Spiritual Gifts Inventories

Numerous personality tests having to do with types, temperaments, traits, interests, values, and attitudes are being used and trusted. Some tests are quick and casual; others are complex and detailed. Some are interest inventories designed to assist in career choices and employment. Others are designed for self-knowledge. Because of the trust placed in these tests and inventories, Christians have developed tests to measure spiritual gifts as well.

Just as the church emulates the world in using and promoting psychological counseling theories and therapies, it emulates the world in the area of psychological testing. Especially popular among Christians are spiritual gift inventories and tests. These are often used by church leaders who are trying to inspire Christians to serve and by those Christians who desire to serve the Lord. These various spiritual gift tests (combinations of interest and personality inventories) purport to reveal a Christianís particular spiritual gifts.

The idea behind the inventories is the same as behind career testsópersonality traits and types match certain activities and preferences. Line up the traits, preferences, and activities and you end up with a possible career choice. Such tests reduce spiritual gifts and service in the Body of Christ to career interest inventories and a job in the marketplace.

Since those who create and promote such tests are copying the business world, they at least ought to follow the academic guidelines for validation. In none of these inventories have we seen anything resembling the minimum requirements needed for a statistically valid instrument. People are looking to an unproven, extrabiblical instrument to determine Godís will and Godís call to service. However, the lack of statistical validity is not the most serious problem with using spiritual gifts inventories.

In essence such inventories deny Paulís declaration that he was "made a minister, according to the gift of the grace of God given unto me by the effectual working of his power" (Ephesians 3:7). Was he made a minister "according to the gift of the grace of God given unto me by the effectual working of his power" or by his natural personality traits and personal interests?

If people are following career-choice types of inventories to learn how to fit into the Body of Christ, they may be serving from the wrong power base (personality "strengths") and their own self-interests, rather than from the "effectual working" of Godís power and from obedience to His will and plan.

While God may indeed use a personís natural talents for His service, He is not limited to that. Nor is He limited to using His children according to any pagan temperament type. He is sovereign and may sanctify natural talents into spiritual gifts. He may also curb the use of natural talents to prevent pride from swallowing the soul. He may also endue people with power that goes far beyond their natural abilities and inclinations. While people like to think that God used Paul because of his natural talents, Paul counted all that he was and had according to the flesh as "dung." He knew the power of the resurrection of Christ indwelling him for service.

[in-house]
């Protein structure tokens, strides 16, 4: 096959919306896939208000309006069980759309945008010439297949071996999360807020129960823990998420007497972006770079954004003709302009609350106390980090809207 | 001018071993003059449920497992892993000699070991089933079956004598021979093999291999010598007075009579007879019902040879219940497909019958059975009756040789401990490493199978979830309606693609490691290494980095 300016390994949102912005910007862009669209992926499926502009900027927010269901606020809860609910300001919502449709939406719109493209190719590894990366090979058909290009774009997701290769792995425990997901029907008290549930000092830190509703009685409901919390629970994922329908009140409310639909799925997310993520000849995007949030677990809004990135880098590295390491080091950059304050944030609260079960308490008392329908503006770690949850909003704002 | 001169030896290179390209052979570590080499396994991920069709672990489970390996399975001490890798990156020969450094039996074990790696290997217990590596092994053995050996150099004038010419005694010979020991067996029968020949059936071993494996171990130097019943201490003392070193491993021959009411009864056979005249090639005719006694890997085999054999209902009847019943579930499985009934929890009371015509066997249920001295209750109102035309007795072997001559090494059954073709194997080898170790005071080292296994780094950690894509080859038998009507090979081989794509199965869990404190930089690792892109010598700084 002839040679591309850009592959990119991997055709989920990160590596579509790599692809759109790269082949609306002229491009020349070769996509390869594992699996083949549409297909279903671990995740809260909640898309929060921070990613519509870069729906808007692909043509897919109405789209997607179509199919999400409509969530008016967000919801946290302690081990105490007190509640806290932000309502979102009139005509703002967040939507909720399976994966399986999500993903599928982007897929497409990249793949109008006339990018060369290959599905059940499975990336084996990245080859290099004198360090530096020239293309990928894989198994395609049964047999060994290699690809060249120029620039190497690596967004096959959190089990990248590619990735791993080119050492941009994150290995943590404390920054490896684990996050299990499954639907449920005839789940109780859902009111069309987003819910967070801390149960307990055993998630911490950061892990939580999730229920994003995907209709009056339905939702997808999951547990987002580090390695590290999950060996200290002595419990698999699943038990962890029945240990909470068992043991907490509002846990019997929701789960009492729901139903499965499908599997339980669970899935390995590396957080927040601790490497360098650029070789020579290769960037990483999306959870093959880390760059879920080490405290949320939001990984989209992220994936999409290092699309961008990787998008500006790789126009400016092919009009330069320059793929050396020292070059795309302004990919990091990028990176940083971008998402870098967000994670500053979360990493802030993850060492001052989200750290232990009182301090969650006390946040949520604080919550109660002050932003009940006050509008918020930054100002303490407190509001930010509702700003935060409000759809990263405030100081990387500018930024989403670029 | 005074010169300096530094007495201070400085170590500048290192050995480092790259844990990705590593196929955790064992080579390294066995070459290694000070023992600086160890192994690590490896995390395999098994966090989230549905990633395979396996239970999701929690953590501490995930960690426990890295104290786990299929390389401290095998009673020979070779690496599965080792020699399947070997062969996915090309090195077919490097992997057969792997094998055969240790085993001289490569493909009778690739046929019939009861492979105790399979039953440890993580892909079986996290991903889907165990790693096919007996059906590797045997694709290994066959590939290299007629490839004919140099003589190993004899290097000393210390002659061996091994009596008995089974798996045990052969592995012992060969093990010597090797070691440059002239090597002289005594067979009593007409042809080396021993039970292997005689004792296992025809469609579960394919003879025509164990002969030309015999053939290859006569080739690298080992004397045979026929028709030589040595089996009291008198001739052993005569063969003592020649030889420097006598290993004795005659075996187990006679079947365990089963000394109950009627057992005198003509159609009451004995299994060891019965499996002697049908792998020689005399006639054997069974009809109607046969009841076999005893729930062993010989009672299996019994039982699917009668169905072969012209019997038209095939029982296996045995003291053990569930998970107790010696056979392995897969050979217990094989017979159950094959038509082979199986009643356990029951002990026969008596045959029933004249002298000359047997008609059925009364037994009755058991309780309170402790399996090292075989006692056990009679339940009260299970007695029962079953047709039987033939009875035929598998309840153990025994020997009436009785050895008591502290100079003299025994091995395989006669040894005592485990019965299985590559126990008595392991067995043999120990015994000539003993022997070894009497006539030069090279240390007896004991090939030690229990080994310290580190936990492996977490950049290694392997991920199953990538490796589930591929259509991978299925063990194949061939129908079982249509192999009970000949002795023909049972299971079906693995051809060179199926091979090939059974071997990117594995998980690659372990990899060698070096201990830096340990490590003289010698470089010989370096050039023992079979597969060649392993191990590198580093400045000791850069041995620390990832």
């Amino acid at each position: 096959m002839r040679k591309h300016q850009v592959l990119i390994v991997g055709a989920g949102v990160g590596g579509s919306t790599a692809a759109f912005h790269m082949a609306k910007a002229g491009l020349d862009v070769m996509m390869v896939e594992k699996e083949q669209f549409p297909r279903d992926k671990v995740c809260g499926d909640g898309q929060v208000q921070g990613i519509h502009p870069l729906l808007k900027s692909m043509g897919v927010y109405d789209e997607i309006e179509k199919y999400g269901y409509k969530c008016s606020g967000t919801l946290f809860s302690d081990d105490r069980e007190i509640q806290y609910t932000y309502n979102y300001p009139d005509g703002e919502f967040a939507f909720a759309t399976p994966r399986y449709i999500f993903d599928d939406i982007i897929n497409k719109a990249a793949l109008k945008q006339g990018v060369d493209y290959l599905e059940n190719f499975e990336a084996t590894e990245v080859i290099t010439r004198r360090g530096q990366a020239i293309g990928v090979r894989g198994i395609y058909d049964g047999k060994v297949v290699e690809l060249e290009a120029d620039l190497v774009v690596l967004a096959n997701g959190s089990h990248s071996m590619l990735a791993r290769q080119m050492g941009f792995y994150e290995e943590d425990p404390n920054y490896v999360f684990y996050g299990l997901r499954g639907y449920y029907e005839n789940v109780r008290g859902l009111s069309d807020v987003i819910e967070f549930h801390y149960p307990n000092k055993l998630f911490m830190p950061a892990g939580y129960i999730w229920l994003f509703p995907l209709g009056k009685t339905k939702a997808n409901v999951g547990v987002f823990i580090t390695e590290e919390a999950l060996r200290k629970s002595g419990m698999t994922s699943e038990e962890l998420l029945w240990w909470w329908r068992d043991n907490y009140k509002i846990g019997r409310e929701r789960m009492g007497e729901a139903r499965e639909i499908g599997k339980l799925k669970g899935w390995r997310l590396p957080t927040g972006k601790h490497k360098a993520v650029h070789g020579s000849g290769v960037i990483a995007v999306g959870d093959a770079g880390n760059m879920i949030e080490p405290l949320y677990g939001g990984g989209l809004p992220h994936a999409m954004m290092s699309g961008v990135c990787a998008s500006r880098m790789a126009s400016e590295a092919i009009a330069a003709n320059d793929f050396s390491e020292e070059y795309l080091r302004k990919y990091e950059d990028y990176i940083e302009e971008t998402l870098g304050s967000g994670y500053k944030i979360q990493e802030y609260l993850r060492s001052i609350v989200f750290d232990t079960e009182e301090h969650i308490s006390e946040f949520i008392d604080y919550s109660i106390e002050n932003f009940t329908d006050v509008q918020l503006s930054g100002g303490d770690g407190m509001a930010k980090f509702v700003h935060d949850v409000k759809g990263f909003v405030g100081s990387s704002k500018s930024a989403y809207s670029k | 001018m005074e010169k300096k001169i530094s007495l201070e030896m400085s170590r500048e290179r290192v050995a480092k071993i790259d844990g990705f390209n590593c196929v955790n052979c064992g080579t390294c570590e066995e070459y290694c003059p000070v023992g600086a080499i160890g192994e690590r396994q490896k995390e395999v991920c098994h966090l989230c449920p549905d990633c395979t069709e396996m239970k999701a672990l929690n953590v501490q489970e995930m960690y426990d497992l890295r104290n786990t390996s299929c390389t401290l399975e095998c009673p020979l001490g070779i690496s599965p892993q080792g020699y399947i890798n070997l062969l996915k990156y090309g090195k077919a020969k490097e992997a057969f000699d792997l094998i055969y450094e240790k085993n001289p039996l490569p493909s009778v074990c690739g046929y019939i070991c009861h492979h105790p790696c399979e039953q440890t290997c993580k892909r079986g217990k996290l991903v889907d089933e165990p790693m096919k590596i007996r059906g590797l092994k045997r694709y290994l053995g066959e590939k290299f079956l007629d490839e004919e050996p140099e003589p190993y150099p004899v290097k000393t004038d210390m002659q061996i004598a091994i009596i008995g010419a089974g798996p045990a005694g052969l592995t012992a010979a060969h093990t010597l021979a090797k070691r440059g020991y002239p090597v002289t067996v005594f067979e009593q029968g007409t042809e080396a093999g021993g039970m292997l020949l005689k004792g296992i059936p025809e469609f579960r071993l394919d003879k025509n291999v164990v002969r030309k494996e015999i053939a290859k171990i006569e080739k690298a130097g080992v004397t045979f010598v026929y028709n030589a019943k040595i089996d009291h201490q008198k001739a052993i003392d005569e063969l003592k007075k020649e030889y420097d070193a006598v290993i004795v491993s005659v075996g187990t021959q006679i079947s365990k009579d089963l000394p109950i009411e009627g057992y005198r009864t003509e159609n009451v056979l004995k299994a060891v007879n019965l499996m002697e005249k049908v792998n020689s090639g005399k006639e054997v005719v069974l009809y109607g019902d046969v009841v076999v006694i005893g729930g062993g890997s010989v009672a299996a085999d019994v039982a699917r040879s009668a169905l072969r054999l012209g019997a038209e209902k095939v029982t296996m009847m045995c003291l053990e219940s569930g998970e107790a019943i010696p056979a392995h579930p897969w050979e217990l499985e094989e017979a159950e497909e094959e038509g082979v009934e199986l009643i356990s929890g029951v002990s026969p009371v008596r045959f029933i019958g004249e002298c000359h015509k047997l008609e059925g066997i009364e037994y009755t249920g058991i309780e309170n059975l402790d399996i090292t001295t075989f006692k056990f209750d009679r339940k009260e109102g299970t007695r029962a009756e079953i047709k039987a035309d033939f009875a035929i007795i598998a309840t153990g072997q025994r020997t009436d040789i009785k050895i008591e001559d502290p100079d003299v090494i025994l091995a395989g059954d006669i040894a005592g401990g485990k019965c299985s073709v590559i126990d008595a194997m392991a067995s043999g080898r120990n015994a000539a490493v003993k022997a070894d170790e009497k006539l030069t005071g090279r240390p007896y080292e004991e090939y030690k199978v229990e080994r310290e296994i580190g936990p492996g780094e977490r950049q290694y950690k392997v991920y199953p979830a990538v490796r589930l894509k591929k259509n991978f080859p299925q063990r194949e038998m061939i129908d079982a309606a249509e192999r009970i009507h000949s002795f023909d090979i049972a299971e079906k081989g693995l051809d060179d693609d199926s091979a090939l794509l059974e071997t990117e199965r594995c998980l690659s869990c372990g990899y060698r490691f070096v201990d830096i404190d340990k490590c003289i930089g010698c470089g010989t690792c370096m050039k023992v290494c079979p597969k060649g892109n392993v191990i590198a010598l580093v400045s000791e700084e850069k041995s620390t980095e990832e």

How did the Church throughout the ages, from its inception, ever function without these inventories? Very well! Spiritual gifts were recognized and exercised totally without the help of the modern-day testing movement and the penchant to worship numbers. The gifts are spiritual, not mathematical! They cannot be identified by psychological instruments except in the most superficial and erroneous way.

We recommend against the use of all such tests and inventories that purport to identify spiritual gifts. While the Bible does not speak to the issue of such tests, it does warn us about following "philosophy and vain deceit, after the tradition of men, after the rudiments of the world, and not after Christ" (Colossians 2:8). Rather than using the ways of the world to identify spiritual gifts and callings, the New Testament believers resorted to prayer and guidance by the Holy Spirit.

Pastors have told us that spiritual gift inventories are useful to get their people to serve. They use the devices to motivate people to become involved. However, to use an instrument that purports to identify spiritual gifts when there is a high probability for error, since there has been no validation of results, is unwise and misleading.

Truth is too important an issue in the Body of Christ. Furthermore, what happens when an inventory gives someone the idea that he can (yea, should!) serve in a particular way that would be detrimental to the Body of Christ? What if the person is aggressive and demands to hold a particular position based upon his test performance? Getting a high score on any gift is no reason for a person to be placed in a particular ministry, since there is no proven validity to the results.

Spiritual gifts inventories may lead people not only to serve in the flesh, but also to depend upon their natural "strengths" rather than on the Lord in the process of serving Him. There is also the danger of focusing on self and selfís gifts rather than on the Lord who is the Giver of gifts. For both biblical and academic reasons, we strongly recommend against the use of all such spiritual gifts inventories.

[Excerpted and adapted from Four Temperaments, Astrology & Personality Testing. See book.]

(PAL V8N4 * July-August 2000)

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